The problem with the as if approach to our increasingly animist experience of objects, though, is that it roots itself too resolutely in the Modernist schema. This paradigm saps agency from natural and crafted objects and places it entirely on the human side of the equation. In this view, humans “project” meanings onto objects in the environment; indeed the very concept of environment requires the absence of animating energies that would render the surrounding milieu too animate and even willful for such abstraction. To some degree, of course, projection is the appropriate model, since the fluctuation of images through the network is part of the game. The belief that certain plants or mountains have a special occult power is partly related to the fact that some of their shapes—like Leckey’s mandrake root—elicit our own hardwired tendency to find human faces and forms in the world around us. Similarly, we may recognize classic Disney animations as a return to animism, as the brilliant Russian filmmaker Sergei Eisenstein himself did in his writings on the Mouse (“Bambi,” he notes, “is already a shift towards ecstasy—serious, eternal”), but we also know that the mechanically projected 24 frames exploit our own perceptual machinery.
That said, “projection” alone will no longer suffice. The concept simply does not adequately account for the dynamic operations of the assemblage, which draws the human body and psyche into its mesh. Who is projecting Bambi anyway, the psyche or the film machine? Here we must recall Latour’s core dictum that we have never been modern. In other words, the radical distinction opened up between natural things and cultural meanings—the paradigm that gives us “projection”—is an act of legerdemain by the magus Modernity. In contrast, Latrour argues that the emergence of nature-culture hybrids never actually ceased. Indeed, the sleight of hand of the Modern schema encouraged the production of these meshed objects, so much so that today we have reached a point where hybrid networks of machines, biological forms, and cognitive, cultural processes surround and implicate us so pervasively that they seem to compose us as well. And so we sink back into the old anthropological matrix.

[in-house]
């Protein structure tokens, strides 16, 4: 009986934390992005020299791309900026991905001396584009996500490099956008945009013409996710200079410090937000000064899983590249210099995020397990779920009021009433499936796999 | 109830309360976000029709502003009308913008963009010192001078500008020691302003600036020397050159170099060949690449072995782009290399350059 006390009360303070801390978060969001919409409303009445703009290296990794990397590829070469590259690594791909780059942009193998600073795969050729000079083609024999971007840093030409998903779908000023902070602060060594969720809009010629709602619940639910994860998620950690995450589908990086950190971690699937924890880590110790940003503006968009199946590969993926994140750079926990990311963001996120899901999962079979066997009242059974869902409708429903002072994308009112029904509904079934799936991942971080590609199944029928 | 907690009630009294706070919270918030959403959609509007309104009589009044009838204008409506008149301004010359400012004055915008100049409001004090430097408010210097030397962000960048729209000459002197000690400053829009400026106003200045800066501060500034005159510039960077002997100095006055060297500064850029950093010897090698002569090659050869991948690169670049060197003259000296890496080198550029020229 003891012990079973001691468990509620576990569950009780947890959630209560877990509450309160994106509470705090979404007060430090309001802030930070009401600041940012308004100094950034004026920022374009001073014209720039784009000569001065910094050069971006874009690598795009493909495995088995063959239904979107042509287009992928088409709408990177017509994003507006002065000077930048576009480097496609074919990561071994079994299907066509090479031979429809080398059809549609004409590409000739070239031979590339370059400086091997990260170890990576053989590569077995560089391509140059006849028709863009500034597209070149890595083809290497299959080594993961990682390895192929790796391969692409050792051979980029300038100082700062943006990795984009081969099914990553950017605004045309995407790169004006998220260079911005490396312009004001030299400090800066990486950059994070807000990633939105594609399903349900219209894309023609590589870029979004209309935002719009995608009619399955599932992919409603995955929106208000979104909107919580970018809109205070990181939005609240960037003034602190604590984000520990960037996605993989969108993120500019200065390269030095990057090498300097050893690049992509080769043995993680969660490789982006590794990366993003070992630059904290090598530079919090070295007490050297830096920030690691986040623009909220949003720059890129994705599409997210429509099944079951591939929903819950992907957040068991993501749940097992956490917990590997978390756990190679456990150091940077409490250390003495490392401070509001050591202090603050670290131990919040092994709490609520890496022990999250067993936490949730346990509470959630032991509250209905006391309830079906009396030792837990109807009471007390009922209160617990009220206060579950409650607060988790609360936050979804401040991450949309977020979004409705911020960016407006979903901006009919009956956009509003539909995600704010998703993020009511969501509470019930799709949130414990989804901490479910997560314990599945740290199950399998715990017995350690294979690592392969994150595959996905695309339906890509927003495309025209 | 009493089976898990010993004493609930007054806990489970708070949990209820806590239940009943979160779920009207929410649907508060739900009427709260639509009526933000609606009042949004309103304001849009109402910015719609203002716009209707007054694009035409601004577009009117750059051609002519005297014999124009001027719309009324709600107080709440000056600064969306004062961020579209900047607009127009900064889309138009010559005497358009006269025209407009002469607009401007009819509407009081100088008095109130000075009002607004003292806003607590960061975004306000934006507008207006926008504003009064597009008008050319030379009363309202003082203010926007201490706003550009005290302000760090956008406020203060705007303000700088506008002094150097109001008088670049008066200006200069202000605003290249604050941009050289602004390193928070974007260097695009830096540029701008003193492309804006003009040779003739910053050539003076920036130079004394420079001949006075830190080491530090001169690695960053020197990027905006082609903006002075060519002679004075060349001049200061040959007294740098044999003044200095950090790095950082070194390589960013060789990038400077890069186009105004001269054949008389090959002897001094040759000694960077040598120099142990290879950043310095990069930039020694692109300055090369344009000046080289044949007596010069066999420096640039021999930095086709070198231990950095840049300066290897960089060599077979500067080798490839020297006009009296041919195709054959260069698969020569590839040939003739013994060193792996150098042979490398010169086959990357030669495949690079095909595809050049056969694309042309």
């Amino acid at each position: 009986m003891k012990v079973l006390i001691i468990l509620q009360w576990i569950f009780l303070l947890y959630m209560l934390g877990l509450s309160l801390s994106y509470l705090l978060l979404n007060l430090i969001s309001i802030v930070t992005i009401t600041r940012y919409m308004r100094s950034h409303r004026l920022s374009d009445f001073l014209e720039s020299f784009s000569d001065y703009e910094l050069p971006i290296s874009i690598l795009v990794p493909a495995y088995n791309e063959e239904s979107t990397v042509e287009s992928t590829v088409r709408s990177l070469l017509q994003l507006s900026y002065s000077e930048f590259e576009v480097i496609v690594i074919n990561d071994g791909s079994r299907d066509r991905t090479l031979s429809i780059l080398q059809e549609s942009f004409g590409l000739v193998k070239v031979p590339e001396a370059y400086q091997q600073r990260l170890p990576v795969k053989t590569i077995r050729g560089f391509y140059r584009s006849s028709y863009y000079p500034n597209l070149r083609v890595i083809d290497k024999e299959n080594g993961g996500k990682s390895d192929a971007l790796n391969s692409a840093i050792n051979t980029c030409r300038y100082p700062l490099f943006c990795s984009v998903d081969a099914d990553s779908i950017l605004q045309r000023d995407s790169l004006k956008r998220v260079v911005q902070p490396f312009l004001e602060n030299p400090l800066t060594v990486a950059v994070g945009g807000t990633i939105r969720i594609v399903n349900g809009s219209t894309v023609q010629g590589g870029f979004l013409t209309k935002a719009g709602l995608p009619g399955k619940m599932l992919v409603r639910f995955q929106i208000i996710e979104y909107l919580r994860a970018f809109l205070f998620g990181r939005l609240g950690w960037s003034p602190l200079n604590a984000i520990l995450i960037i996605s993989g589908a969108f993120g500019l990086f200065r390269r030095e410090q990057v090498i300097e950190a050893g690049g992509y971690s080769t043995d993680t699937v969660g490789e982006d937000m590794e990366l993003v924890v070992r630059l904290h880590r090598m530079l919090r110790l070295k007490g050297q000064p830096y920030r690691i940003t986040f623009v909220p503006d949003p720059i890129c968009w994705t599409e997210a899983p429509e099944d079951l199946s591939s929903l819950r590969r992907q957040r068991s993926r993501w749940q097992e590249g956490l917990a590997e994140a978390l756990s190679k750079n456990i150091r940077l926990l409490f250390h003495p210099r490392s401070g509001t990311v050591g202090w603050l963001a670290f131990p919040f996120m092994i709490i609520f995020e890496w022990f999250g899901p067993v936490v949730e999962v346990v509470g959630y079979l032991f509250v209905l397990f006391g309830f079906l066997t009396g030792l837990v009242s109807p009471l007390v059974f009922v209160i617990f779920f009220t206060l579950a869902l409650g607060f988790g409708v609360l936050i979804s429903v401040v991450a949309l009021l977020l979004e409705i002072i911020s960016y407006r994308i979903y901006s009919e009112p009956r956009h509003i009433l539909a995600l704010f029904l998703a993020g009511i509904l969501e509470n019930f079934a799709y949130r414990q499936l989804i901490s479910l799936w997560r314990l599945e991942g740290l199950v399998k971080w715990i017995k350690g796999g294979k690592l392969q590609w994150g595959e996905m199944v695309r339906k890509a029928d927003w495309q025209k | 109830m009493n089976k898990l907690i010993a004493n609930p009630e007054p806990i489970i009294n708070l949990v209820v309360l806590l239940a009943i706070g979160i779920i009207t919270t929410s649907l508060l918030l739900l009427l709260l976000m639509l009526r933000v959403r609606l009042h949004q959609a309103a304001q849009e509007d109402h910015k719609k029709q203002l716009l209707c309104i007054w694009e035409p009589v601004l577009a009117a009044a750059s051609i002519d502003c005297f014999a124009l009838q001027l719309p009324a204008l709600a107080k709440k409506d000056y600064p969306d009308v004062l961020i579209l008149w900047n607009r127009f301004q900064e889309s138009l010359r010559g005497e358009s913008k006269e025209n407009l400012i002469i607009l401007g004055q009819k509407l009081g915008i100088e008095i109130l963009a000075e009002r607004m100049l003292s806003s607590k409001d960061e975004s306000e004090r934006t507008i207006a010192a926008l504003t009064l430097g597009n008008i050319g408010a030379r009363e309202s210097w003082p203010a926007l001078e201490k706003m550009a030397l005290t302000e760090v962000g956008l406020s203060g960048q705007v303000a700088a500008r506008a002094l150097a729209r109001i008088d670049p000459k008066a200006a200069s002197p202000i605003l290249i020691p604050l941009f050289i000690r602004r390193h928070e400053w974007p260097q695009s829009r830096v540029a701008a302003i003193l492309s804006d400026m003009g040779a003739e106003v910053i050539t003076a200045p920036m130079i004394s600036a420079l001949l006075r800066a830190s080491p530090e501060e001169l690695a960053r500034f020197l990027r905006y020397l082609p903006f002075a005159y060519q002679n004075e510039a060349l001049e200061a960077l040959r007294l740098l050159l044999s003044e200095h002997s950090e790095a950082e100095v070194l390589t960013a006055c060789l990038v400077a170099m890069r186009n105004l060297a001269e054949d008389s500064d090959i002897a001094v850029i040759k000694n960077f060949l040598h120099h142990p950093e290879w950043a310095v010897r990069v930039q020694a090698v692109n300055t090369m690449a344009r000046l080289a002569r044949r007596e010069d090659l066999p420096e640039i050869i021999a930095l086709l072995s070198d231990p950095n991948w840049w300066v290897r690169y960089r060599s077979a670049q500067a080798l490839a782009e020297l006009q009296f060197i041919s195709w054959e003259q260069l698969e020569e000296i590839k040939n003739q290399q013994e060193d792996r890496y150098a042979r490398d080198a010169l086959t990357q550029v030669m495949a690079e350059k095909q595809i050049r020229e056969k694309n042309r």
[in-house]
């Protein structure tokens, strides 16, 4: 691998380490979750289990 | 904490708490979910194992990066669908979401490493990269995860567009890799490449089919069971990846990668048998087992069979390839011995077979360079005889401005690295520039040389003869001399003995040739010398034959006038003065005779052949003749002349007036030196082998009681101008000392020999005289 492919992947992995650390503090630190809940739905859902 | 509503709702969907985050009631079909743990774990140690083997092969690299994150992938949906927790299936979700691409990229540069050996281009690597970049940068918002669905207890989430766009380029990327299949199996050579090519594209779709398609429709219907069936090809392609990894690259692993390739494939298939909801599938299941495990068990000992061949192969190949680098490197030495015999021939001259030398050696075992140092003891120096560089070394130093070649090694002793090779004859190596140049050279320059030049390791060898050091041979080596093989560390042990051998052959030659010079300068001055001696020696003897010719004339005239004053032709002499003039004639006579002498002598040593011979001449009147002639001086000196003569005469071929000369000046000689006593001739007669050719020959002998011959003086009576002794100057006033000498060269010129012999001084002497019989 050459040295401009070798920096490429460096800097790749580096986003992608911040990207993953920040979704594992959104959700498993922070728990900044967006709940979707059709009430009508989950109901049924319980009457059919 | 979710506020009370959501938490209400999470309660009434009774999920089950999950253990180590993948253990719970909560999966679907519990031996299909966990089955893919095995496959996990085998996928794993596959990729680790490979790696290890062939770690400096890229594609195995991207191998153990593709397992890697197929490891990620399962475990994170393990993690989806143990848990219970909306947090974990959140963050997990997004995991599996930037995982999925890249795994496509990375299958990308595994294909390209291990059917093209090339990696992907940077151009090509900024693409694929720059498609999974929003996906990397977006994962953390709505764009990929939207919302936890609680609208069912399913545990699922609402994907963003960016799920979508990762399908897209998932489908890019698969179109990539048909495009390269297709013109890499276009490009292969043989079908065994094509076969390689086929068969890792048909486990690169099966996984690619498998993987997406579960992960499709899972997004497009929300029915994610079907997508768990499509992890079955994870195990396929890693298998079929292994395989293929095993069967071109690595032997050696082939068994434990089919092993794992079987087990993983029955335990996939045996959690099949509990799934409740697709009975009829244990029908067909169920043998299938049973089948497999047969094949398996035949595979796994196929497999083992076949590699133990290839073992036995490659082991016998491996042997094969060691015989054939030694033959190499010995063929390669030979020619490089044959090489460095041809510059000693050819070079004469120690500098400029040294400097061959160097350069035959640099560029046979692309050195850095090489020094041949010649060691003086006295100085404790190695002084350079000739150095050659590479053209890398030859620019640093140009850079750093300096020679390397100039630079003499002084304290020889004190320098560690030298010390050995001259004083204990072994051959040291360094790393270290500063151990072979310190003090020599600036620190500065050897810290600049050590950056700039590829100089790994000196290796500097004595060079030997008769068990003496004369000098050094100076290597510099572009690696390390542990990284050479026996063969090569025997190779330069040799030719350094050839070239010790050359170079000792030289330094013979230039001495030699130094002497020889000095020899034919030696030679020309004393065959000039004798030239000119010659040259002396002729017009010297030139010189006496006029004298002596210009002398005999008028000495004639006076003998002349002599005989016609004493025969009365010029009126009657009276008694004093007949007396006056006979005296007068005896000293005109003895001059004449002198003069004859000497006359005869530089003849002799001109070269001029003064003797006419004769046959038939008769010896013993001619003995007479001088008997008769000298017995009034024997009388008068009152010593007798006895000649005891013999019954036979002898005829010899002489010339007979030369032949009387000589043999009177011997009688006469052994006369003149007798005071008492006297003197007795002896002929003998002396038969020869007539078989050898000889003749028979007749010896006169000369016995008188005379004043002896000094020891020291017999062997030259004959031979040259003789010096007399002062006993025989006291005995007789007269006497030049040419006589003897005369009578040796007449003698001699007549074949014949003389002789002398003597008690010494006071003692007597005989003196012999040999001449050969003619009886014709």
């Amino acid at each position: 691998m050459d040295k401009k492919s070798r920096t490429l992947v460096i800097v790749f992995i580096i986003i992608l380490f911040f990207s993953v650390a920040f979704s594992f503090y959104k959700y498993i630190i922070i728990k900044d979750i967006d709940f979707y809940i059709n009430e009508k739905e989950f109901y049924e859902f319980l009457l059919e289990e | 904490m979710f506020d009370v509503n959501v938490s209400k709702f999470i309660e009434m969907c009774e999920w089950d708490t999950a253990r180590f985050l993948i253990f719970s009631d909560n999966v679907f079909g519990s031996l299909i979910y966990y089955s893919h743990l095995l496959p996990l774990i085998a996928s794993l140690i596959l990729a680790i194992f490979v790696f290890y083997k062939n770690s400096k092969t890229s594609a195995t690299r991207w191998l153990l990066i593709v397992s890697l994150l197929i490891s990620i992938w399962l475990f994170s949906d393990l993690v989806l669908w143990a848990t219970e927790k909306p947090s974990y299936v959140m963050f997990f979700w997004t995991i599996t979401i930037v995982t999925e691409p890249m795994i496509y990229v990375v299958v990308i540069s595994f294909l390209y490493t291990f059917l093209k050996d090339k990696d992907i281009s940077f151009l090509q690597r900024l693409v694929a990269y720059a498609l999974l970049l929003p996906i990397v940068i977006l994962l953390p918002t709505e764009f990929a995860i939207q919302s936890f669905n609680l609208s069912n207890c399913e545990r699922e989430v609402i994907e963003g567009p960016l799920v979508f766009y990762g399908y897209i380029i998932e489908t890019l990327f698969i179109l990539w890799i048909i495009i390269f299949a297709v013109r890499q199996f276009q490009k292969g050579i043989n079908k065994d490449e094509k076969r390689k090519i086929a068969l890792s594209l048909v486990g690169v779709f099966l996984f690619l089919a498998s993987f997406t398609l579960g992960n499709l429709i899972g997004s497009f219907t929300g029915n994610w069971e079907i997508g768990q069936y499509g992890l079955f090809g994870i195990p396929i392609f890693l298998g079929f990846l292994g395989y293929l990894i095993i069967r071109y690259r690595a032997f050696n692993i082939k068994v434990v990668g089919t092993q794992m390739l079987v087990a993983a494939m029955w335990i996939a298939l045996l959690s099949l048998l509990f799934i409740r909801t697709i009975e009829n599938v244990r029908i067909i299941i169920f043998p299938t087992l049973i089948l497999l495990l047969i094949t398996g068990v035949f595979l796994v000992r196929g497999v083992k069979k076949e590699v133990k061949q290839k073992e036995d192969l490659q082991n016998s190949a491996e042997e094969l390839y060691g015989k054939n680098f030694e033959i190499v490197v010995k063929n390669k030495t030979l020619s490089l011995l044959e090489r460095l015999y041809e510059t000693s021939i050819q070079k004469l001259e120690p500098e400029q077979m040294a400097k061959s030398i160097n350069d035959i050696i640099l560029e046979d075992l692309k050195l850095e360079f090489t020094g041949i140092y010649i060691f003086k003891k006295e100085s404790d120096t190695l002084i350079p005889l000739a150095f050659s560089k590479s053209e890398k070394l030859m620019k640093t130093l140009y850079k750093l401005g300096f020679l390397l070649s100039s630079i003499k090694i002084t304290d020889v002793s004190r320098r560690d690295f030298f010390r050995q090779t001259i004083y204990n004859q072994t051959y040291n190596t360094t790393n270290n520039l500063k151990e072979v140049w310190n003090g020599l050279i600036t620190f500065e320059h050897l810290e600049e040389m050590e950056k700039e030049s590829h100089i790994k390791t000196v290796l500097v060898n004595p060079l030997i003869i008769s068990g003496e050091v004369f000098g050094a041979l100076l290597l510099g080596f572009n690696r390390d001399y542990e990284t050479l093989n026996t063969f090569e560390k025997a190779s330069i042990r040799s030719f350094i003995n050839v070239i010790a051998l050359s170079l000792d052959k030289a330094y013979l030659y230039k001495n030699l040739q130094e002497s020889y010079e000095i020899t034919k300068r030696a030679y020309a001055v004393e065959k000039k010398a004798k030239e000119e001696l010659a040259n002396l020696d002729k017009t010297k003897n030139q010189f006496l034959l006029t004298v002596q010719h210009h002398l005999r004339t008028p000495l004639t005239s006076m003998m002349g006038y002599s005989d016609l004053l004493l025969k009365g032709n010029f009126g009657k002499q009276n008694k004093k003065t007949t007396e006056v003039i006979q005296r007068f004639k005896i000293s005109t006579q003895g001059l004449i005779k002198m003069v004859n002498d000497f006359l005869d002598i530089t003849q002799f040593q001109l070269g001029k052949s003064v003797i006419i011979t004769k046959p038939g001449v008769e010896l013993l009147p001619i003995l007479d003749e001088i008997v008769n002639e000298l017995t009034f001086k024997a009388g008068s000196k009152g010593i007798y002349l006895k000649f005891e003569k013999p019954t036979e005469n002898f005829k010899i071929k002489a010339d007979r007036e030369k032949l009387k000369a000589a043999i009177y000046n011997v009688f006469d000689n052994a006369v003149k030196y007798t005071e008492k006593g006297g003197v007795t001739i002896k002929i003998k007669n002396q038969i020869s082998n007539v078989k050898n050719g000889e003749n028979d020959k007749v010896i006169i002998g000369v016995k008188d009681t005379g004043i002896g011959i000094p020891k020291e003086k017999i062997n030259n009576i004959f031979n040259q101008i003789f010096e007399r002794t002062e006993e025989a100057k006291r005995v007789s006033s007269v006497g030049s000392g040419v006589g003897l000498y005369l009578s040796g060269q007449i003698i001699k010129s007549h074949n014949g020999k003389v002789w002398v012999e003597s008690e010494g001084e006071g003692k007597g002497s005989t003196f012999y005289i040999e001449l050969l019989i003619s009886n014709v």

The Universal Addressability of Dumb Things is an index—an occult signature—of this shift. If the classic Wunderkammer can be seen as a prologue to the modern order of things, Leckey’s curated assemblage crawls out from the ruin of that order. It is common to note that the material things in our world are increasingly enmeshed in incorporeal matrixes of CAD systems, 3D prototypes, and an ecstasy of digital mediation. At the same time, objects are growing increasingly demanding. The peculiar presence of the things and images of Leckey’s show—which both announce their significance and veil their meanings—is of a piece with what Latour’s network-actor theory and a growing number of object-oriented thinkers recognize as the agency of things. The new object is irreducibly real, but also elusive, uncanny. It has its own moves to make, its own alliances to establish, its own signs to emit. The demands of such a “weird realism” (to use Graham Harman’s phrase) surely block and obstruct the aspirations of modern human consciousness and its aspirations of autonomy, control, and the cognitive correlations between mind and world. The newly awakened object can also be understood in terms of panpsychism—the argument, convincing even to a few hard-nosed neuroscientists, that a measure of mind or consciousness inheres in every single thing in the cosmos. What Leckey shows us is that it doesn’t matter whether these hybrid objects are opaque Others or facets of cosmic consciousness, or both. Whether we are ready to embrace them or not, they are in some sense alive. Or at least, quasi-alive. (Or maybe undead.) In any case, the return of the object is a return of animism of a sort, at least of a weird realism that undermines our blinkered passages through a merely human reality. Might as well meet the neighbors.